The peer-reviewed, open access scientific journal Problemy Polityki Społecznej/Social Policy Issues invites original paper submissions for a special issue to bring together papers exploring a broad array of research questions related to welfare state and social policies in the CEE region.
Journal of Social Policy Issues: Cfp on Special Issue “Welfare state and social policies in the CEE region: past developments, present challenges and prospects for the future”
Deadline: 30 December 2020
University of Warsaw invites to submit original papers to the special issue of Problemy Polityki Społecznej. Social Policy Issues – a peer-reviewed, OPEN ACCESS journal, published by University of Warsaw.
The planned Special Issue “Welfare state and social policies in the CEE region: past developments, present challenges and prospects for the future” aims to bring together papers exploring a broad array of research questions related to welfare state and social policies in the CEE region, that may touch upon past developments, present challenges as well as future prospects. By CEE region we mean a large group of countries including Albania, Belarus, Bulgaria, Bosnia and Herzegovina, Croatia, Czechia, Estonia, Hungary, Kosovo, Latvia, Lithuania, Montenegro, North Macedonia, Poland, Romania, Serbia, Slovakia, Slovenia, and Ukraine as well as sub-country regions, e.g. east of Germany.
The best paper submitted to this issue will receive an award of 400 euro. Read more
Survey: South-East European local Governments Inpost Covid19 Socio-Economic Recovery by NALAS
Within the BACID programme NALAS and KDZ implemented a study on Covid19. 150 mayors and local government representatives havev been interviewed for this study and reveal the impact of the COVID-19 pandemic on cities and municipalities in South-East Europe. Also good practices and recommendations for the socio-economic recovery on local level are provided. Read more
Book: Mitigating the COVID-19 effect Emergency economic policy-making in Central Europe by Podvršič et al.
This paper analyses the economic policy-making in the first phase of the epidemic in five Central Europe countries, Austria, Czechia, Hungary, Slovakia and Slovenia, whose economic structure is characterized by strong export orientation. The focus is on the participatory character of the governments’ COVID-19 packages, on their design, and targets. Read more
The European Centre started the new POW-Bridge project on the gap between procedures and practices in posting of workers company regulation covering Austria, Slovenia, Italy, Slovakia, Hungary, Poland, Serbia, and North Macedonia.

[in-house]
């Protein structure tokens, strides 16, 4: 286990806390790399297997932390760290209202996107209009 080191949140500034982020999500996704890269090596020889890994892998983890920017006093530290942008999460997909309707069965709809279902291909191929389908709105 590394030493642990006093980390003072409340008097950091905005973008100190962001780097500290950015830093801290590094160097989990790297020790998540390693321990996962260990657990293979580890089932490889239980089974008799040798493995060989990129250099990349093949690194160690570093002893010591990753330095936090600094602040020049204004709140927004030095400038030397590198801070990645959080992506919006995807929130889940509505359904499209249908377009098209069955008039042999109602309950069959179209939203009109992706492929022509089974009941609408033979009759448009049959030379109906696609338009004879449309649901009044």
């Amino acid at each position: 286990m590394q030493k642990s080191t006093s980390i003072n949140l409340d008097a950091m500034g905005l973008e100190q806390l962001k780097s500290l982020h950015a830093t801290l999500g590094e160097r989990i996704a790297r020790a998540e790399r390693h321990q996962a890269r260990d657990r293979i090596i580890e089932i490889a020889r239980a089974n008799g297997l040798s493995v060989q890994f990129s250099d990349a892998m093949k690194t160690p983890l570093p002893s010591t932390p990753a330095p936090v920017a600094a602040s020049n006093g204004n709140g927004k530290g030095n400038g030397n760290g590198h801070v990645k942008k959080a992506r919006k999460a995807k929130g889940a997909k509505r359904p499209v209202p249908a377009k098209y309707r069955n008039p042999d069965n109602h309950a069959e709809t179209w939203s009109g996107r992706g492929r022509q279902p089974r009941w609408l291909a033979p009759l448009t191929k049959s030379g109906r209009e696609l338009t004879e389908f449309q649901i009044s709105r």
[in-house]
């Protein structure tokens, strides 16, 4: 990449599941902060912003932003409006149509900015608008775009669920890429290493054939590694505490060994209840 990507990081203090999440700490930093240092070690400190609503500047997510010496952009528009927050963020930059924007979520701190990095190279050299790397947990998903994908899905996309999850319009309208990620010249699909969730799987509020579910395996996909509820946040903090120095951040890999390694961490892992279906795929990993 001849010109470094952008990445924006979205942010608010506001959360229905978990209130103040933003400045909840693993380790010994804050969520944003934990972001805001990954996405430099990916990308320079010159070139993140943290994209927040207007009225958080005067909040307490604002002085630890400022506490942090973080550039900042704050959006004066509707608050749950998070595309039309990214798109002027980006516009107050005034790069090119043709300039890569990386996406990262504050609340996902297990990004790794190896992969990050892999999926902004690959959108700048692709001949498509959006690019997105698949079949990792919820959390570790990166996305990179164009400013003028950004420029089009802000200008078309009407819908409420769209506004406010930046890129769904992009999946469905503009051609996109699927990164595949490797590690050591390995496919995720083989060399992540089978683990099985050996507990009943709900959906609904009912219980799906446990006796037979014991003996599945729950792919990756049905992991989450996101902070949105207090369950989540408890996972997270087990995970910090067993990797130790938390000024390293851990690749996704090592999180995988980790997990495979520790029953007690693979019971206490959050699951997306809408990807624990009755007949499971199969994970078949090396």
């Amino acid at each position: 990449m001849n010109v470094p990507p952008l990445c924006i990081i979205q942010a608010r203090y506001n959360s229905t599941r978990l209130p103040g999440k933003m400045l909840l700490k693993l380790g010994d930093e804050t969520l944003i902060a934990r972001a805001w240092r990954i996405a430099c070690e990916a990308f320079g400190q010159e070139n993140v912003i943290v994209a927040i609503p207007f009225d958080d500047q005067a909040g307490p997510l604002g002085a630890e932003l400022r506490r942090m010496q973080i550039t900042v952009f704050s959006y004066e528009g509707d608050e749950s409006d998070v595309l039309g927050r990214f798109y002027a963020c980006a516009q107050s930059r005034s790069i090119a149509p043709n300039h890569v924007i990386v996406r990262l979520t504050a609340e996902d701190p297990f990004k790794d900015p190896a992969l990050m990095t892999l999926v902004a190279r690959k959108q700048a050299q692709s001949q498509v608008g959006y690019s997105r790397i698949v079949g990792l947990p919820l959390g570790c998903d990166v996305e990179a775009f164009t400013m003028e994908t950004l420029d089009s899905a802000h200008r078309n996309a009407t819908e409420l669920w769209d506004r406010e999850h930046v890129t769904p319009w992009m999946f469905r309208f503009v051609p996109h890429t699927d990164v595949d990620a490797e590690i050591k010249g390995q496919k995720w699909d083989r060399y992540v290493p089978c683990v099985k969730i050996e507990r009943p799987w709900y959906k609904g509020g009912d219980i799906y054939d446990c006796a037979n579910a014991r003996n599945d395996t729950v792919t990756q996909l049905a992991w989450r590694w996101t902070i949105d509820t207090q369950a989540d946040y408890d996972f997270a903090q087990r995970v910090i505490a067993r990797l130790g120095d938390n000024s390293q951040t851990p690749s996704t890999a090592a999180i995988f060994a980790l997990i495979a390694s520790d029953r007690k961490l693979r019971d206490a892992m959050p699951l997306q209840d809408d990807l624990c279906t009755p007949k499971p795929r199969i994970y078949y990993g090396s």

The new two-year project studies the gap between procedures (legal basis) and practices (experiences) in posting rule enactment, identifies challenges and develops and shares effective ways of addressing these challenges for posting companies and implementation agencies. The strategic objectives include: to promote and enhance effective and transparent application of EU rules on posting; to promote a more active participation of employers in the process of evidence-based policy-making; and to establish, consolidate and expand multi-stakeholder cross-border collaboration among EU Member States and candidate countries. The project funded by the EaSI Progress programme is going to develop research, cooperation and dissemination activities in eight countries: six EU Member States and two candidate countries.The European Centre iss Lead Partner and collaborating with six international partners for the implementation of this project. Read more here
New publication on the Western Balkan labor market trends
Read the new publication from the the World Bank and the Vienna Institute for International Economic Studies (wiiw) on the Western Balkan labor market trends.
The Hungarian social policy of the early 2010s focused on unemployment. The Orbán’s workfare reform aimed at expanding the Public Work Schemes, which mostly failed at integrating their participants into the primary labour market. This was the consequence of a policy centred only on the job places creation rather than addressing quality of work and social inclusion. The Public Work Schemes rendered mandatory for people receiving welfare benefits sectorial jobs with a low marketable profile despite the level of education, creating a low and segregated profile for public workers. So that, long-term unemployment issues such as family conflicts, health problems and social exclusion arose. Thus, the Orbán’s policy increased income equality by boosting the employment rate. Yet, it did not increase employability and, by not including public workers into the primary labour market, the workfare reform also increased the poverty gap and the stigmatisation of social exclusion. (Virginia Trulli, postgraduate)
Please find here the full capture.